By Sharon Letts
In 1997, 28-year-old Oregon resident and stay-at-home mom Amy Mellen was pregnant with her second child when her physician prescribed Percocet for severe migraines that began when she was in college.
“My migraines were debilitating,” Mellen shared. “It was impossible to care for my oldest daughter, while pregnant with my youngest daughter. I get vision tracers that take over my entire field of vision—my face, lips, and fingers go numb—and I have a horrible time forming words to speak. These symptoms begin before the actual headache happens.”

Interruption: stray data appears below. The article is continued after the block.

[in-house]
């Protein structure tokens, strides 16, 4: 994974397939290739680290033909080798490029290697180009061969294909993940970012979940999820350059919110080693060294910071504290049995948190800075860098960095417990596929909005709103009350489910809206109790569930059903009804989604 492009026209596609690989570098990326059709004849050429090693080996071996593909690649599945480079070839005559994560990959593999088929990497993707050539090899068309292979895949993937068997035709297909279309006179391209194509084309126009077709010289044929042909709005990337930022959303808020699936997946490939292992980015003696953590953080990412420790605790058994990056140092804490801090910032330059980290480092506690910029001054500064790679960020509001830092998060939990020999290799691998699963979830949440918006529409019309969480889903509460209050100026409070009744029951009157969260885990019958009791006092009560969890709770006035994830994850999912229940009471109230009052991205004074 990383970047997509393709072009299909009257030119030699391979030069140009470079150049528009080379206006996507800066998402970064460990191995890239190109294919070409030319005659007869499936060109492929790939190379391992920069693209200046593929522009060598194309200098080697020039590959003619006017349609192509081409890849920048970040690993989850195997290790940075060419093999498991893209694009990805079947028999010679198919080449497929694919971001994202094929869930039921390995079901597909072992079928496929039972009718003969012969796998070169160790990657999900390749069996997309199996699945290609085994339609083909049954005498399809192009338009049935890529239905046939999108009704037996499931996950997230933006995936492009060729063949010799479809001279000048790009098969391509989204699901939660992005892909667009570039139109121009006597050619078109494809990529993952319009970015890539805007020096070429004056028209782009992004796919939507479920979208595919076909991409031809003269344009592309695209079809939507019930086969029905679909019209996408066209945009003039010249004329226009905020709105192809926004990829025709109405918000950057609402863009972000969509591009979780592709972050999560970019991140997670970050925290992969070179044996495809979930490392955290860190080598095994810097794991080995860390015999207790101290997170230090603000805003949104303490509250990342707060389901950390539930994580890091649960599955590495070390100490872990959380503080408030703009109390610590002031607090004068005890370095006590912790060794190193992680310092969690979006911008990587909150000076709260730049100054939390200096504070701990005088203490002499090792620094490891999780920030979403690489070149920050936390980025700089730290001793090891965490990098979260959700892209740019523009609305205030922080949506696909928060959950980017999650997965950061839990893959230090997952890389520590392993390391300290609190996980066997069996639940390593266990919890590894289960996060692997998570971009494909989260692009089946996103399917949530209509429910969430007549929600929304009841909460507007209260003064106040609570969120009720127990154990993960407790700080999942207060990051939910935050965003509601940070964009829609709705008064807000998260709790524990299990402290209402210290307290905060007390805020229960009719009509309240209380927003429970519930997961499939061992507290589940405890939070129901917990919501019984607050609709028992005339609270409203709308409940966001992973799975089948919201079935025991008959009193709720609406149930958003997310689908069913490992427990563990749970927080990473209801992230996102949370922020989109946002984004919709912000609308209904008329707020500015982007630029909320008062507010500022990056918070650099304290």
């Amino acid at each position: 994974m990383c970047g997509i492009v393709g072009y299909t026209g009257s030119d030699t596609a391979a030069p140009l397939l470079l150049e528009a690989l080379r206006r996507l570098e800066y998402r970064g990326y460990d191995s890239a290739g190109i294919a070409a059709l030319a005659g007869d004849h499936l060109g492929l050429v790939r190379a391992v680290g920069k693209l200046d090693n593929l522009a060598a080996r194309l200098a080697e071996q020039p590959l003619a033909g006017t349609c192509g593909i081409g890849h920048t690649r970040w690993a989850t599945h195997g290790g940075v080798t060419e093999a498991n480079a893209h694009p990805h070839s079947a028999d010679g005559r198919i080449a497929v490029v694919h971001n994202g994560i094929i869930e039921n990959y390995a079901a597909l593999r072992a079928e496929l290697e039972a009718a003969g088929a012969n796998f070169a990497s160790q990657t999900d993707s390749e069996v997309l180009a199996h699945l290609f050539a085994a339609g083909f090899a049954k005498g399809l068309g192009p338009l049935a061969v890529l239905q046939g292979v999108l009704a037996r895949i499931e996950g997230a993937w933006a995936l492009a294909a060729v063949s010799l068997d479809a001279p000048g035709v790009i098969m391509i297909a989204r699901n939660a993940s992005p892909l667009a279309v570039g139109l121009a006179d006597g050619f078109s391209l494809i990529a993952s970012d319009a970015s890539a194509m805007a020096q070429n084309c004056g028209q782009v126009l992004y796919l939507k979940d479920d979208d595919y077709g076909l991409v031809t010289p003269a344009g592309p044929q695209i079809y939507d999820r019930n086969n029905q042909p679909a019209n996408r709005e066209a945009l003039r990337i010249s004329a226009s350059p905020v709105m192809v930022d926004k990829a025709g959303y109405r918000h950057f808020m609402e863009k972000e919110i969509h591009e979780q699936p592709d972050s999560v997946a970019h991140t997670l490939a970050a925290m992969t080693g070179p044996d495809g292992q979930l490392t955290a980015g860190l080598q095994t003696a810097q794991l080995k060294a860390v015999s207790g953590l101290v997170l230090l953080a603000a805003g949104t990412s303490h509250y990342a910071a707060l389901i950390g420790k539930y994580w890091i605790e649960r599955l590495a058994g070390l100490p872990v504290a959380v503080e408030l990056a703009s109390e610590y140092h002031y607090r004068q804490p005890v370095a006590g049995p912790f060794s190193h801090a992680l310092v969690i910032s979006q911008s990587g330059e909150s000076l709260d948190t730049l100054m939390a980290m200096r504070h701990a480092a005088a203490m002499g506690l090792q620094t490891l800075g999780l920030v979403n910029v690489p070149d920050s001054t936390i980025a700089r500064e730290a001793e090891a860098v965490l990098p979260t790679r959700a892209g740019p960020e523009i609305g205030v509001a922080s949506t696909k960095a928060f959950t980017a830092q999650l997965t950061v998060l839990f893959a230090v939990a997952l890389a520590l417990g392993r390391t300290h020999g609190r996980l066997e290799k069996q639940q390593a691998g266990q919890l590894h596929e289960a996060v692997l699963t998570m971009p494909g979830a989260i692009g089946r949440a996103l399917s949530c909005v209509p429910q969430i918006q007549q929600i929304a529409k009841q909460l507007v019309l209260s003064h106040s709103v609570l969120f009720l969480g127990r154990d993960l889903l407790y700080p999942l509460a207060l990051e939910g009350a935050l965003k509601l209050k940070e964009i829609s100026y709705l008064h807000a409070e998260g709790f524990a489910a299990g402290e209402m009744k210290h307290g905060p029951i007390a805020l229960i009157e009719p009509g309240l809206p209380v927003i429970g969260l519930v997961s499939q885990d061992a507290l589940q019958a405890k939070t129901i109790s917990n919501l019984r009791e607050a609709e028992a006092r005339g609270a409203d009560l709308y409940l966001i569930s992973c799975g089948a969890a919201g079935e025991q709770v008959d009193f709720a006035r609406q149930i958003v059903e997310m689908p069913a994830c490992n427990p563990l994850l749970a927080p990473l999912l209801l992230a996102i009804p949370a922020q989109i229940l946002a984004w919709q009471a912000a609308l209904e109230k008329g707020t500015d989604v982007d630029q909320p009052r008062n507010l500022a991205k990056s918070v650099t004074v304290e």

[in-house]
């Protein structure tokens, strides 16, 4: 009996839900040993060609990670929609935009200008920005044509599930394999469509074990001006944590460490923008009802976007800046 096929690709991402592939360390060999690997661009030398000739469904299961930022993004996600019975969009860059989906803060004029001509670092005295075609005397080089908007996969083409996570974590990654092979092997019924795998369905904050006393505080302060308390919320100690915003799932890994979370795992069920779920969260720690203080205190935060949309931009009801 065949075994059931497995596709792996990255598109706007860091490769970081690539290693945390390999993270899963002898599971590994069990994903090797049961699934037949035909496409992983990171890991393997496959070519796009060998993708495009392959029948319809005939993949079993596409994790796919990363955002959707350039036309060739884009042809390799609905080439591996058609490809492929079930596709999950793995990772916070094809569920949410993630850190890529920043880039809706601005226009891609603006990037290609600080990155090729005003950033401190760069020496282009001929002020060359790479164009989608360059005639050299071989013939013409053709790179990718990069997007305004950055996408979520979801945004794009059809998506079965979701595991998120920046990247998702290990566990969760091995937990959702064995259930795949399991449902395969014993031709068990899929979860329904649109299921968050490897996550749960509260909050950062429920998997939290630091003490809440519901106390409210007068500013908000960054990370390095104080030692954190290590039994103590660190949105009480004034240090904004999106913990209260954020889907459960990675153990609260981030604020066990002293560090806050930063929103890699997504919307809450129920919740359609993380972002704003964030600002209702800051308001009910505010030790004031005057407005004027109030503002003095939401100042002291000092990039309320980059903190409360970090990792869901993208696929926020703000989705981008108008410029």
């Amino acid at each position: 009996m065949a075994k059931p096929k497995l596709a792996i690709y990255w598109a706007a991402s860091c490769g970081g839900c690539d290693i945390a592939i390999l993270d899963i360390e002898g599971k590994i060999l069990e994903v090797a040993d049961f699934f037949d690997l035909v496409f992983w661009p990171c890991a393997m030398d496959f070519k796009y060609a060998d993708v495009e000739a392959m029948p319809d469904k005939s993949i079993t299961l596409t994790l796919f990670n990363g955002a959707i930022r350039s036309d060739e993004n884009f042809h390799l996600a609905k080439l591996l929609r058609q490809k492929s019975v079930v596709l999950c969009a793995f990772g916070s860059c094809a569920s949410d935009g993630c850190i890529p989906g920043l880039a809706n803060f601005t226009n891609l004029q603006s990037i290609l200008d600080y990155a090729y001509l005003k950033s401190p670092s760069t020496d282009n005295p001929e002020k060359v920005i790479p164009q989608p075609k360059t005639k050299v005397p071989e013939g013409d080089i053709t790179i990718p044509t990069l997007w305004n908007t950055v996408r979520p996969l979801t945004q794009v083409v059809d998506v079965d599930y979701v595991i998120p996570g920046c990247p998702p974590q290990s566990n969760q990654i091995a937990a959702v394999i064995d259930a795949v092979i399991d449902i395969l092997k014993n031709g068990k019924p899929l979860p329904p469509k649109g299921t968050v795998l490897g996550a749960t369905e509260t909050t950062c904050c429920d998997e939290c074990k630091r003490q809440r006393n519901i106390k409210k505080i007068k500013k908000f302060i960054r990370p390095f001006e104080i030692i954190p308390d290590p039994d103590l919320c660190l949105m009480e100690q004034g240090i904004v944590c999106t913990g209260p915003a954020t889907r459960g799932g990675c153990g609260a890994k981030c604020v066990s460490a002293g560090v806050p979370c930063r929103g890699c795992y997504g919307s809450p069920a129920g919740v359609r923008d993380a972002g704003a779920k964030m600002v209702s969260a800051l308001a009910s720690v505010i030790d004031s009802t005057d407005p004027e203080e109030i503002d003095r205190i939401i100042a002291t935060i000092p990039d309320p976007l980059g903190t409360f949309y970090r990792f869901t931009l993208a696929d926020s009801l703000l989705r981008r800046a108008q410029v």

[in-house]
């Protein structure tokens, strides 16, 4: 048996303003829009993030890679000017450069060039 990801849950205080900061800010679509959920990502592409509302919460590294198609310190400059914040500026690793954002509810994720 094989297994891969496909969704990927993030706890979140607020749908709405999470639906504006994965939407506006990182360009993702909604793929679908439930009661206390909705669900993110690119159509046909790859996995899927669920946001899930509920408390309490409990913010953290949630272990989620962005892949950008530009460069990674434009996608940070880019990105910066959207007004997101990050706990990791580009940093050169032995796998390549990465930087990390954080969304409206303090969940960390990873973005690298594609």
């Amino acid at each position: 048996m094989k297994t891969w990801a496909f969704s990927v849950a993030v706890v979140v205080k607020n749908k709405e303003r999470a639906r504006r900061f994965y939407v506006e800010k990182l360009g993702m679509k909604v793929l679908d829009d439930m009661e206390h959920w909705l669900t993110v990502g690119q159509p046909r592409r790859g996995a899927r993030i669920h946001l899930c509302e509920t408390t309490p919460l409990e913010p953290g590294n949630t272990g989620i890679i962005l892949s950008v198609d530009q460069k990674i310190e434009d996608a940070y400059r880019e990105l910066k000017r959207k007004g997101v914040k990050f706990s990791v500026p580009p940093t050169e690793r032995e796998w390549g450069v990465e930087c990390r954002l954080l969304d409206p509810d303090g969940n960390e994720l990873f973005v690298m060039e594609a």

According to the Migraine Research Foundation, migraines are the third-most prevalent and sixth-most disabling disease in the world, with “an extremely incapacitating collection of neurological symptoms.”